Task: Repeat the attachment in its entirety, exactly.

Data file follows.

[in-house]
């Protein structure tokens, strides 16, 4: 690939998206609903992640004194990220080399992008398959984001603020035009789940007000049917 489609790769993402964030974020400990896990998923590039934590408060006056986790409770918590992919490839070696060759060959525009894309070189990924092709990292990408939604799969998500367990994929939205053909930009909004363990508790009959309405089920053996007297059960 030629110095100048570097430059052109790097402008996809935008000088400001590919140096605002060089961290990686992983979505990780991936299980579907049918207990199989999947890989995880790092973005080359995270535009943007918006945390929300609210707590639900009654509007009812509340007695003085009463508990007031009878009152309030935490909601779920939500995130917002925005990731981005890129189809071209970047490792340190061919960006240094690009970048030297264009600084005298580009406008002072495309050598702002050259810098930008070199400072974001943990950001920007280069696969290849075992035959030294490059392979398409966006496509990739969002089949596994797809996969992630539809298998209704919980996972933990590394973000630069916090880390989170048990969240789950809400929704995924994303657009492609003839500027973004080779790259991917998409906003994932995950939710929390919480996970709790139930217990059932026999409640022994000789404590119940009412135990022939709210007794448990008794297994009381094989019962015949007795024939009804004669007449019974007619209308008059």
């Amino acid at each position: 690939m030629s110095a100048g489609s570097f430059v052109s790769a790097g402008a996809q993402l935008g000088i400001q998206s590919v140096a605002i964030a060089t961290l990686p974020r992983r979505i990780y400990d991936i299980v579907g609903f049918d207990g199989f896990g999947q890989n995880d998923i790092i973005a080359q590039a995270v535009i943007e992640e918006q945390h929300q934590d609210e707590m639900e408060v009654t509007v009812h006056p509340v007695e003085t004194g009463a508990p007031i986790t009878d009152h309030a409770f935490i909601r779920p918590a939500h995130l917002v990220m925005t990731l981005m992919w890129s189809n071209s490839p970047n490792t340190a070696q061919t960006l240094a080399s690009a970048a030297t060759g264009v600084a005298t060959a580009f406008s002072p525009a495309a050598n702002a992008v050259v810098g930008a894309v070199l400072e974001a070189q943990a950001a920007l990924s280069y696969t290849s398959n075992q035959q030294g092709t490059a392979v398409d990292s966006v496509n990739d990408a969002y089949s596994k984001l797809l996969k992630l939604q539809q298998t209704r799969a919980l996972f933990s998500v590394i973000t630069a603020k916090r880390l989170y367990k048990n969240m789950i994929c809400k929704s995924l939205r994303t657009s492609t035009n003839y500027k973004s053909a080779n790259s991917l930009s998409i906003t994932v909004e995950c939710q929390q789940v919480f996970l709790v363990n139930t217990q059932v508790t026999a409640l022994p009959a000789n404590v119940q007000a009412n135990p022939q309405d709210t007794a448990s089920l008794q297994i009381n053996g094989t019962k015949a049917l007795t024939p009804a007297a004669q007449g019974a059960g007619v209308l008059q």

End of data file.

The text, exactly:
[in-house]
């Protein structure tokens, strides 16, 4: 690939998206609903992640004194990220080399992008398959984001603020035009789940007000049917 489609790769993402964030974020400990896990998923590039934590408060006056986790409770918590992919490839070696060759060959525009894309070189990924092709990292990408939604799969998500367990994929939205053909930009909004363990508790009959309405089920053996007297059960 030629110095100048570097430059052109790097402008996809935008000088400001590919140096605002060089961290990686992983979505990780991936299980579907049918207990199989999947890989995880790092973005080359995270535009943007918006945390929300609210707590639900009654509007009812509340007695003085009463508990007031009878009152309030935490909601779920939500995130917002925005990731981005890129189809071209970047490792340190061919960006240094690009970048030297264009600084005298580009406008002072495309050598702002050259810098930008070199400072974001943990950001920007280069696969290849075992035959030294490059392979398409966006496509990739969002089949596994797809996969992630539809298998209704919980996972933990590394973000630069916090880390989170048990969240789950809400929704995924994303657009492609003839500027973004080779790259991917998409906003994932995950939710929390919480996970709790139930217990059932026999409640022994000789404590119940009412135990022939709210007794448990008794297994009381094989019962015949007795024939009804004669007449019974007619209308008059």
């Amino acid at each position: 690939m030629s110095a100048g489609s570097f430059v052109s790769a790097g402008a996809q993402l935008g000088i400001q998206s590919v140096a605002i964030a060089t961290l990686p974020r992983r979505i990780y400990d991936i299980v579907g609903f049918d207990g199989f896990g999947q890989n995880d998923i790092i973005a080359q590039a995270v535009i943007e992640e918006q945390h929300q934590d609210e707590m639900e408060v009654t509007v009812h006056p509340v007695e003085t004194g009463a508990p007031i986790t009878d009152h309030a409770f935490i909601r779920p918590a939500h995130l917002v990220m925005t990731l981005m992919w890129s189809n071209s490839p970047n490792t340190a070696q061919t960006l240094a080399s690009a970048a030297t060759g264009v600084a005298t060959a580009f406008s002072p525009a495309a050598n702002a992008v050259v810098g930008a894309v070199l400072e974001a070189q943990a950001a920007l990924s280069y696969t290849s398959n075992q035959q030294g092709t490059a392979v398409d990292s966006v496509n990739d990408a969002y089949s596994k984001l797809l996969k992630l939604q539809q298998t209704r799969a919980l996972f933990s998500v590394i973000t630069a603020k916090r880390l989170y367990k048990n969240m789950i994929c809400k929704s995924l939205r994303t657009s492609t035009n003839y500027k973004s053909a080779n790259s991917l930009s998409i906003t994932v909004e995950c939710q929390q789940v919480f996970l709790v363990n139930t217990q059932v508790t026999a409640l022994p009959a000789n404590v119940q007000a009412n135990p022939q309405d709210t007794a448990s089920l008794q297994i009381n053996g094989t019962k015949a049917l007795t024939p009804a007297a004669q007449g019974a059960g007619v209308l008059q």